What do Olive Oyl, a fox and the rainforest have in common?
Those familiar with the work of Encinitas artist Kathi McCord know that these are favorite images often found in McCord’s brilliantly imaginative illustrations.
Known professionally in the world of book illustrators as “Kathleen Garry-McCord,” her enchanting artwork is a visual delight. Her whimsical Arts Alive banner titled “The Magic of Books” is on display near Book Tales in Encinitas, while visitors to the Encinitas Library have the opportunity to view a collection of her illustrative prints through June 10.
Having spent her childhood between New York and Florida, McCord began making woodcuts as a high school student in Miami. Expanding her skills at University of Georgia, she earned her Bachelor of Arts degree in printmaking and later, a master’s degree in film. McCord has shared her creative and technical expertise as a professor of art and film at Southwestern College and Miramar College for over a decade.
Considering herself a printmaker first and foremost, McCord has had several gallery exhibitions since making San Diego her home in 1971. Her series of politically oriented etchings titled “Toys in Peril,” received praise from local iconic art writer Robert Pincus, who described McCord’s work as “immaculately executed” and added that “the wry tone of them is finely tuned.”
McCord says, “I enjoy playing with art history as an homage, not a spoof, bringing historical imagery into the 21st century.” Her extensive body of work includes titles such as “Liberty Leading the People to Happy Hour,” which depicts French Romantic artist Eugène Delacriox’s “Liberty” sitting with local patrons at a bar in Downtown USA, while the French Revolution explodes outside. McCord is thrilled when viewers understand her historical references.
With a passion not only for art history but also for animals, she comments, “What a terrible place our world would be without animals, so I’m constantly depicting them in my art.”
McCord remains particularly proud of her “Rainforest Project,” which over the course of six months was drawn with graphite as a 6-foot-by-18-foot mural depicting the flora and fauna of the earth’s great rainforests. During a San Diego ArtWalk weekend, she methodically erased a section of the drawing each hour, which corresponded to the amount of rainforest actually being destroyed during that same amount of time. By the end of the two-and-a-half day event, the drawing had completely disappeared. Portions of the project were shown on CNN and local news broadcasts, delivering to the public her poignant message that mindfulness is necessary in managing this valuable and finite resource.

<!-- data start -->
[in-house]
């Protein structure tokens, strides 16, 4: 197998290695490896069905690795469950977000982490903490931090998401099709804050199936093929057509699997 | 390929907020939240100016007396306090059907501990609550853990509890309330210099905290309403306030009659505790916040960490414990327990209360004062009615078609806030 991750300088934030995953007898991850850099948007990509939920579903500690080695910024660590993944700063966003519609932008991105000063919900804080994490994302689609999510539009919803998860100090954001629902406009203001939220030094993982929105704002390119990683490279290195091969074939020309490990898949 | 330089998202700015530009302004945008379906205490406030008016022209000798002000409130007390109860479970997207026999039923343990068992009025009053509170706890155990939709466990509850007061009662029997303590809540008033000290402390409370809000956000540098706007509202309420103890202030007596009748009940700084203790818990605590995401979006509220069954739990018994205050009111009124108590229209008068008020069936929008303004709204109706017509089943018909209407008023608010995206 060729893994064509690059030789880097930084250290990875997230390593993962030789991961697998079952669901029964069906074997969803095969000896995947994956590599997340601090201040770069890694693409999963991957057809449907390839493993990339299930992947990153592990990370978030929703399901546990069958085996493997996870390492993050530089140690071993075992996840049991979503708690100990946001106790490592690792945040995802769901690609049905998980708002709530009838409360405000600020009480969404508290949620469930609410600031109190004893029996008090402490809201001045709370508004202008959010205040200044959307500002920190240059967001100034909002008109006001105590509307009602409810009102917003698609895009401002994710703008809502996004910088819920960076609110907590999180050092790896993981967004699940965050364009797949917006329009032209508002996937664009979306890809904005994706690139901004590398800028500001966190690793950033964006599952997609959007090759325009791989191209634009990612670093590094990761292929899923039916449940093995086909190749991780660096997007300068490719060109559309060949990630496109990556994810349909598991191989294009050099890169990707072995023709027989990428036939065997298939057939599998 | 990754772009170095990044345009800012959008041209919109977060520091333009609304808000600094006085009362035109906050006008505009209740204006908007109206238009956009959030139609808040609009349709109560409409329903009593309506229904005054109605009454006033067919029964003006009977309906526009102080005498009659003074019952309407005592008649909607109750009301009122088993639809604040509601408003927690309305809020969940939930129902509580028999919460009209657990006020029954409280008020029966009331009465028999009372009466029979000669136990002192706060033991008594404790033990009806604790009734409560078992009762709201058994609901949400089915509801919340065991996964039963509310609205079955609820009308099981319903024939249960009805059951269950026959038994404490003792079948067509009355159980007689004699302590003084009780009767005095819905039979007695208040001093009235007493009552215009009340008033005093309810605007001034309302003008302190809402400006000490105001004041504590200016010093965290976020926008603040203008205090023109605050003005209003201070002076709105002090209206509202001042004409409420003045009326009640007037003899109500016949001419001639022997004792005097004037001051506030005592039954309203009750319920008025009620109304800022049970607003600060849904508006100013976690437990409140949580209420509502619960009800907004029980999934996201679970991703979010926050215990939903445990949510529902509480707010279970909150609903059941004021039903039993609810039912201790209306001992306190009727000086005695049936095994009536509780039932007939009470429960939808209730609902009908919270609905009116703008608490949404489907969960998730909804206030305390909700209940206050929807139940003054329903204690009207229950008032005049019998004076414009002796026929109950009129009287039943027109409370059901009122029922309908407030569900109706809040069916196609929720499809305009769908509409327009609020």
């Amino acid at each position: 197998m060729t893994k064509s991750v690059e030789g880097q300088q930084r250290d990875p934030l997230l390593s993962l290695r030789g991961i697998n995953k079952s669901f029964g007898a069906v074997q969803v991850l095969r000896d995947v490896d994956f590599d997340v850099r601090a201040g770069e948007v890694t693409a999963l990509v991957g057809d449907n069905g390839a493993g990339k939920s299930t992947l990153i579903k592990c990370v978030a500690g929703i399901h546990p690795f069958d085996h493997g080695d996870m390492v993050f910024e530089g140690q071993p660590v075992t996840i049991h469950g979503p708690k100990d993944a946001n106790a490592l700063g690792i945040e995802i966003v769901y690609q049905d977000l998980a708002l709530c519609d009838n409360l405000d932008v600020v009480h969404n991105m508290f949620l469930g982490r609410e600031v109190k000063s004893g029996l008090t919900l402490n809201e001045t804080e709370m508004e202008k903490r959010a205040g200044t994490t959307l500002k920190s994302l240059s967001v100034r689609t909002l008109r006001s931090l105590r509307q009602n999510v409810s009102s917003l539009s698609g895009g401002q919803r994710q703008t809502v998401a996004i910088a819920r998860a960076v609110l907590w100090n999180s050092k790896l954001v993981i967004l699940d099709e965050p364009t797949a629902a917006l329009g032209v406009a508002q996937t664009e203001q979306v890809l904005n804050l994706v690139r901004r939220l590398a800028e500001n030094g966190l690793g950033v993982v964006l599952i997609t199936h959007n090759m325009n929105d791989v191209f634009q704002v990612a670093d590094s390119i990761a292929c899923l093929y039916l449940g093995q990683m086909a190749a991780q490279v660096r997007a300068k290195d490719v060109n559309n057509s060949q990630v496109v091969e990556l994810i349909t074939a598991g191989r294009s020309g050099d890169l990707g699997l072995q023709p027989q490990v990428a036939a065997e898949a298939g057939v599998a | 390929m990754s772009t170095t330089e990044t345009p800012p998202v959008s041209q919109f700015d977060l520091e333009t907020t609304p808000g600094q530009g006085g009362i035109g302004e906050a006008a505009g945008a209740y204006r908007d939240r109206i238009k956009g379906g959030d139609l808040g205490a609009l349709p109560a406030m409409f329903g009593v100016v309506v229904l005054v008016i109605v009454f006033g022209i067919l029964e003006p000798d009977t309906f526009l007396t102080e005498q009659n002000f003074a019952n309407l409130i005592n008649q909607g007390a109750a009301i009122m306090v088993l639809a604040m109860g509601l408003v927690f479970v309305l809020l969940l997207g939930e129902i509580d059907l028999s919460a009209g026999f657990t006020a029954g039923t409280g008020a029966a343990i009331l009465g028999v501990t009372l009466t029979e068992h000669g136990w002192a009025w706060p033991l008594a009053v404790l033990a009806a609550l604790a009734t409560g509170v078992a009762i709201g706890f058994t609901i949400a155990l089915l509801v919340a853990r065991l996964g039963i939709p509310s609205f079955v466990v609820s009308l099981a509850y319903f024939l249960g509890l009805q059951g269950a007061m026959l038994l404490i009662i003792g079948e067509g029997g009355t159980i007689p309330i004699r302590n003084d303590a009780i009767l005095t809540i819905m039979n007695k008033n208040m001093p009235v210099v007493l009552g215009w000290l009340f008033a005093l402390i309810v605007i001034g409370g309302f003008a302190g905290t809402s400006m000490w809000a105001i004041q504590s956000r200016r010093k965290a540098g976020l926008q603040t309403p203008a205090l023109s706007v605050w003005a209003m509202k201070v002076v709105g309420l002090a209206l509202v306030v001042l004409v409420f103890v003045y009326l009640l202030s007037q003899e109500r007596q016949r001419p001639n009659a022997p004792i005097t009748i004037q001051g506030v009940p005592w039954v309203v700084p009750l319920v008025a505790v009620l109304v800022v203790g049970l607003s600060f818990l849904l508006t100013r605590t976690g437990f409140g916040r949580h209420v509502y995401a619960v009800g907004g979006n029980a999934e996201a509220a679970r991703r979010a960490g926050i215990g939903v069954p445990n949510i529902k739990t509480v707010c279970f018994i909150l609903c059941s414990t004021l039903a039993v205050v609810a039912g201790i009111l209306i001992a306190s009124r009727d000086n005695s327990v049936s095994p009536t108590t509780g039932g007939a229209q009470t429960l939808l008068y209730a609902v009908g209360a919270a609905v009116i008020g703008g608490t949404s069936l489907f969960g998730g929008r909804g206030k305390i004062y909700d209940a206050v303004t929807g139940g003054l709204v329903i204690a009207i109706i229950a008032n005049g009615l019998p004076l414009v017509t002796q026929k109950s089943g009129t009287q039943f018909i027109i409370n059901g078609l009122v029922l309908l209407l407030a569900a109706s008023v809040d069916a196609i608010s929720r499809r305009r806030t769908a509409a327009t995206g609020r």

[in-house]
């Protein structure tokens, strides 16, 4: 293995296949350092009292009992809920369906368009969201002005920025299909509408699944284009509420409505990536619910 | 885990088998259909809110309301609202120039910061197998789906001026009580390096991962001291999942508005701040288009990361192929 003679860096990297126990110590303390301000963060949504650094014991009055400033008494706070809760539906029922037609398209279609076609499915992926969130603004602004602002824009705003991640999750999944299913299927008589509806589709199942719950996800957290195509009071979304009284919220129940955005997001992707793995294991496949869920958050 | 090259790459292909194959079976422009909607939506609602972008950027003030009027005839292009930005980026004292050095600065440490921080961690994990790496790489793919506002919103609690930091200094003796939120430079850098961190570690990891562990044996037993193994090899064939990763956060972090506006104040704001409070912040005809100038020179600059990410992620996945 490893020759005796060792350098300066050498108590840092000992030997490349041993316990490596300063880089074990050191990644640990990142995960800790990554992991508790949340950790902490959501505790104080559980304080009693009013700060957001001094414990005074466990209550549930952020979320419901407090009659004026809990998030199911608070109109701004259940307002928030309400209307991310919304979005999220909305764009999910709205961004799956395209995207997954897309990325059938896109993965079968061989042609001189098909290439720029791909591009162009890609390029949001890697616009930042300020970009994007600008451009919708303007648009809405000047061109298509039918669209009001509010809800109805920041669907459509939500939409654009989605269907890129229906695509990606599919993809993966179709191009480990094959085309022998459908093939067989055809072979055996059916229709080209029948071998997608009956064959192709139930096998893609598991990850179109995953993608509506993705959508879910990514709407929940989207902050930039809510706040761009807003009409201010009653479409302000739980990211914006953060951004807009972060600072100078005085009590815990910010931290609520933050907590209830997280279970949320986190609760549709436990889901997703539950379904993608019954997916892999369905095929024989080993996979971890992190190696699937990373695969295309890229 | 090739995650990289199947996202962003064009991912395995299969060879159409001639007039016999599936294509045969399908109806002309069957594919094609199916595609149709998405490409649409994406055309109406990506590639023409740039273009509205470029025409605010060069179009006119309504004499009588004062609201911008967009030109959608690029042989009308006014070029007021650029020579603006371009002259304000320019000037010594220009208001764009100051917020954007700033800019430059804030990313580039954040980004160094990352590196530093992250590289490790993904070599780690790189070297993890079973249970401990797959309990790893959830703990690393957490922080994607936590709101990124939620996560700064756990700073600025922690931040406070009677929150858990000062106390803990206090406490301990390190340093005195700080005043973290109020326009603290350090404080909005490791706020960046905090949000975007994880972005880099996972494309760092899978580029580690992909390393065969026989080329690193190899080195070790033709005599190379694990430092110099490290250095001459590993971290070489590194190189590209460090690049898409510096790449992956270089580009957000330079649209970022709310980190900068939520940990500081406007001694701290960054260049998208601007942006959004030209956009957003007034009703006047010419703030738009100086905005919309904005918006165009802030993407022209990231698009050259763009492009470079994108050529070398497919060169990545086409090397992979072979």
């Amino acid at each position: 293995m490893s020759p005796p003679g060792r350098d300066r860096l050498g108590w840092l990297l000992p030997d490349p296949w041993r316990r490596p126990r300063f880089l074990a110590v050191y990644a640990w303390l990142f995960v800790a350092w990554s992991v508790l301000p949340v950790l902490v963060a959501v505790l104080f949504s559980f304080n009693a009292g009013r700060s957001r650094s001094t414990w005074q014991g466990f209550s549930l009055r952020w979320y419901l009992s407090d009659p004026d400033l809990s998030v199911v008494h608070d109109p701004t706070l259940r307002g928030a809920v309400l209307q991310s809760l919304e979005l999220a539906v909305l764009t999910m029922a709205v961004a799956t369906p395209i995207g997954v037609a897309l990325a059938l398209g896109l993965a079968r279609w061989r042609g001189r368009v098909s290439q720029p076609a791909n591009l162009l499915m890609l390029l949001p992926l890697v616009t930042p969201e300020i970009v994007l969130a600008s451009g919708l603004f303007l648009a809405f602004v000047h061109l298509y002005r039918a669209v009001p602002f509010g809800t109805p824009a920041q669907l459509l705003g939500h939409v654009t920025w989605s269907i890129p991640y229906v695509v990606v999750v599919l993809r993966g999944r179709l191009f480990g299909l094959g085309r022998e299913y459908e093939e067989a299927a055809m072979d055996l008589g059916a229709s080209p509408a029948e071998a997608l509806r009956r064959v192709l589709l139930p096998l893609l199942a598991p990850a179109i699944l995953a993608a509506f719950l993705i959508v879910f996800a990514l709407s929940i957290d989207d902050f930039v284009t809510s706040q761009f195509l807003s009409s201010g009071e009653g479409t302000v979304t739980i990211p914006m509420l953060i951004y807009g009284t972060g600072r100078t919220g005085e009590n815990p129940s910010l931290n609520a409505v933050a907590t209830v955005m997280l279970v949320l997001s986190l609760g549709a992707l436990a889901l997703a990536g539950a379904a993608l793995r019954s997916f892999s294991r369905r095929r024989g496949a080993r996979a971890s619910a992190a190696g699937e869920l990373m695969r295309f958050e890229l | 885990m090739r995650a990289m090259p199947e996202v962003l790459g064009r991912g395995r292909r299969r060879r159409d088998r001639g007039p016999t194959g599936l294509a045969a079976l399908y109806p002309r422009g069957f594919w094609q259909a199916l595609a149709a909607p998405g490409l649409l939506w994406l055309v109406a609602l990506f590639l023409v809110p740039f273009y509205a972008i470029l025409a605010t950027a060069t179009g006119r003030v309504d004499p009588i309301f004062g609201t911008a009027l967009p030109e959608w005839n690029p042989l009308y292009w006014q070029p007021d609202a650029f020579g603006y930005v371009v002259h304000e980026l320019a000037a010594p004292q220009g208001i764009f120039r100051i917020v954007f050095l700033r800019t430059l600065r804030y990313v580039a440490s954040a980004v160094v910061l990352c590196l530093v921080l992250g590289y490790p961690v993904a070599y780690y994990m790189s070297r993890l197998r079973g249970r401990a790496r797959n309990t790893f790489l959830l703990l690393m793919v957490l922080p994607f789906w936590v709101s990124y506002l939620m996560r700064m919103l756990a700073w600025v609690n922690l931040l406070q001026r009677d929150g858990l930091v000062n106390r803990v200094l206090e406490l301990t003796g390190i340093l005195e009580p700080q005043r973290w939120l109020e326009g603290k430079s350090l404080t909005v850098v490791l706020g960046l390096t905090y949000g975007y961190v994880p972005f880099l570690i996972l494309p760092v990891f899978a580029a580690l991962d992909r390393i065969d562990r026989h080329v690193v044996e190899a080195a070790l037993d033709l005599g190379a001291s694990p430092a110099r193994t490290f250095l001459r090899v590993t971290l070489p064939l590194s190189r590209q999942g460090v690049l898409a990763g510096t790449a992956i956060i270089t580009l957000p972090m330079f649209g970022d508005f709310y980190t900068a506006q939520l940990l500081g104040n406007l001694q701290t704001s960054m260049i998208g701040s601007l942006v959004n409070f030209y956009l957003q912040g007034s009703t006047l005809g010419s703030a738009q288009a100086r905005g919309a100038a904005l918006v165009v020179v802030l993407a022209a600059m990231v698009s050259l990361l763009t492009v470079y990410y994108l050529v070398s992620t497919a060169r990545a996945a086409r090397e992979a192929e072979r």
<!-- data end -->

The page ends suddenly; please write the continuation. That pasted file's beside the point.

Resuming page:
More than thirty years ago a New York artists’ agent on vacation in San Diego discovered McCord’s artwork in a local gallery and enlisted McCord as an illustrator of children’s books. For the following three decades McCord illustrated approximately 50 books, giving her the expertise required to teach her book illustration course at UCSD for more than 20 years.
McCord reflects, “I am finally comfortable with my humor. I always thought people thought I wasn’t a serious artist because some found my work to be funny, which I meant it to be. Add that to being a children’s book illustrator and you tend to get pats on the head.”
However, having recently settled into a new home, complete with a newly built working studio, she says, “Now I’m in Encinitas and I feel free to be me.” McCord says she has found her true home in our community, and we are fortunate that she has joined us here.
McCord’s Arts Alive banner “The Magic of Books,” currently on display at 625 S. Coast Highway 101 in Encinitas, pays homage to libraries and the treasures that they hold. Her banner image captures the moment in which her whimsical creatures open books to release their magical contents for all to enjoy.
Fifteen of McCord’s delightful book illustrations, including collections from “Musical Alphabetland” and “Joy at Mount Rushmore” are on display in the lobby area of the Encinitas Library through June 10.
Kay Colvin is director of the L Street Fine Art Gallery in San Diego’s Gaslamp Quarter, serves as an arts commissioner for the City of Encinitas, and specializes in promoting emerging and mid-career artists. Contact her at firstname.lastname@example.org.